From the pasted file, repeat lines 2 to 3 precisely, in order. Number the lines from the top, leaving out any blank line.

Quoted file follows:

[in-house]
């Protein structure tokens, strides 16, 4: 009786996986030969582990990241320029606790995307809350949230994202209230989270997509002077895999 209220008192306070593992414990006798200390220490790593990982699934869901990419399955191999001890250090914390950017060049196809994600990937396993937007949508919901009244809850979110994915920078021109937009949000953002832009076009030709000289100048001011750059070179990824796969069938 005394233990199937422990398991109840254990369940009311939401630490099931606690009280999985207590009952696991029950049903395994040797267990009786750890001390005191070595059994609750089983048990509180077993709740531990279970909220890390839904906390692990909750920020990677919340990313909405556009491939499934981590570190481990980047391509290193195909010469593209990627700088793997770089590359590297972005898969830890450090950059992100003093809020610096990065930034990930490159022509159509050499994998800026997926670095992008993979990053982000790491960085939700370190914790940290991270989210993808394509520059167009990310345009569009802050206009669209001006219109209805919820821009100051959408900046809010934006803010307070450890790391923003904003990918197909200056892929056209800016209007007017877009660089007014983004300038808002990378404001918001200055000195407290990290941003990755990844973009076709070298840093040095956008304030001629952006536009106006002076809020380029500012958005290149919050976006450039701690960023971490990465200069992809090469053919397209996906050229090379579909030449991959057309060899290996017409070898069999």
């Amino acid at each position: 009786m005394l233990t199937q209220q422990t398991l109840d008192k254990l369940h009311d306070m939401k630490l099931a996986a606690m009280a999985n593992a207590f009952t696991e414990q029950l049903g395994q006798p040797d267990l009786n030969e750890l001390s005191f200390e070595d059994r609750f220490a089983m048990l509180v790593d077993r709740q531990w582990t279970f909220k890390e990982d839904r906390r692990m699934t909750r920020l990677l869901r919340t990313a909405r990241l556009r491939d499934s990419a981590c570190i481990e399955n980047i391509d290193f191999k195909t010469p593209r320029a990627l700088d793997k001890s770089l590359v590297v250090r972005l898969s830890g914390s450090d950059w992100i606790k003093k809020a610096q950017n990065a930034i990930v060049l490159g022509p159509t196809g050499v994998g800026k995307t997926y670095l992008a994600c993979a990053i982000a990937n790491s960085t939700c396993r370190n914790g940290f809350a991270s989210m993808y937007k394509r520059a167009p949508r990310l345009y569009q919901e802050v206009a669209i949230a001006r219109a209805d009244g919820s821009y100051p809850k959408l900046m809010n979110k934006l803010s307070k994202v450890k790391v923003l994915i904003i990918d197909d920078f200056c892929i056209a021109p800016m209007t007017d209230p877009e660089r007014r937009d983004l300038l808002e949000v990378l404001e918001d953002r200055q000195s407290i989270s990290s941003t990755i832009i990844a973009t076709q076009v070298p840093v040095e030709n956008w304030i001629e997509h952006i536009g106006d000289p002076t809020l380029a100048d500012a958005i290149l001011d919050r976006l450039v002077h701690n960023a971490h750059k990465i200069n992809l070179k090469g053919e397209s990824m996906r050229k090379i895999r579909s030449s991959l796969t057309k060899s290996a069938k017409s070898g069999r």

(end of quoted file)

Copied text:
């Protein structure tokens, strides 16, 4: 009786996986030969582990990241320029606790995307809350949230994202209230989270997509002077895999 209220008192306070593992414990006798200390220490790593990982699934869901990419399955191999001890250090914390950017060049196809994600990937396993937007949508919901009244809850979110994915920078021109937009949000953002832009076009030709000289100048001011750059070179990824796969069938 005394233990199937422990398991109840254990369940009311939401630490099931606690009280999985207590009952696991029950049903395994040797267990009786750890001390005191070595059994609750089983048990509180077993709740531990279970909220890390839904906390692990909750920020990677919340990313909405556009491939499934981590570190481990980047391509290193195909010469593209990627700088793997770089590359590297972005898969830890450090950059992100003093809020610096990065930034990930490159022509159509050499994998800026997926670095992008993979990053982000790491960085939700370190914790940290991270989210993808394509520059167009990310345009569009802050206009669209001006219109209805919820821009100051959408900046809010934006803010307070450890790391923003904003990918197909200056892929056209800016209007007017877009660089007014983004300038808002990378404001918001200055000195407290990290941003990755990844973009076709070298840093040095956008304030001629952006536009106006002076809020380029500012958005290149919050976006450039701690960023971490990465200069992809090469053919397209996906050229090379579909030449991959057309060899290996017409070898069999």
């Amino acid at each position: 009786m005394l233990t199937q209220q422990t398991l109840d008192k254990l369940h009311d306070m939401k630490l099931a996986a606690m009280a999985n593992a207590f009952t696991e414990q029950l049903g395994q006798p040797d267990l009786n030969e750890l001390s005191f200390e070595d059994r609750f220490a089983m048990l509180v790593d077993r709740q531990w582990t279970f909220k890390e990982d839904r906390r692990m699934t909750r920020l990677l869901r919340t990313a909405r990241l556009r491939d499934s990419a981590c570190i481990e399955n980047i391509d290193f191999k195909t010469p593209r320029a990627l700088d793997k001890s770089l590359v590297v250090r972005l898969s830890g914390s450090d950059w992100i606790k003093k809020a610096q950017n990065a930034i990930v060049l490159g022509p159509t196809g050499v994998g800026k995307t997926y670095l992008a994600c993979a990053i982000a990937n790491s960085t939700c396993r370190n914790g940290f809350a991270s989210m993808y937007k394509r520059a167009p949508r990310l345009y569009q919901e802050v206009a669209i949230a001006r219109a209805d009244g919820s821009y100051p809850k959408l900046m809010n979110k934006l803010s307070k994202v450890k790391v923003l994915i904003i990918d197909d920078f200056c892929i056209a021109p800016m209007t007017d209230p877009e660089r007014r937009d983004l300038l808002e949000v990378l404001e918001d953002r200055q000195s407290i989270s990290s941003t990755i832009i990844a973009t076709q076009v070298p840093v040095e030709n956008w304030i001629e997509h952006i536009g106006d000289p002076t809020l380029a100048d500012a958005i290149l001011d919050r976006l450039v002077h701690n960023a971490h750059k990465i200069n992809l070179k090469g053919e397209s990824m996906r050229k090379i895999r579909s030449s991959l796969t057309k060899s290996a069938k017409s070898g069999r």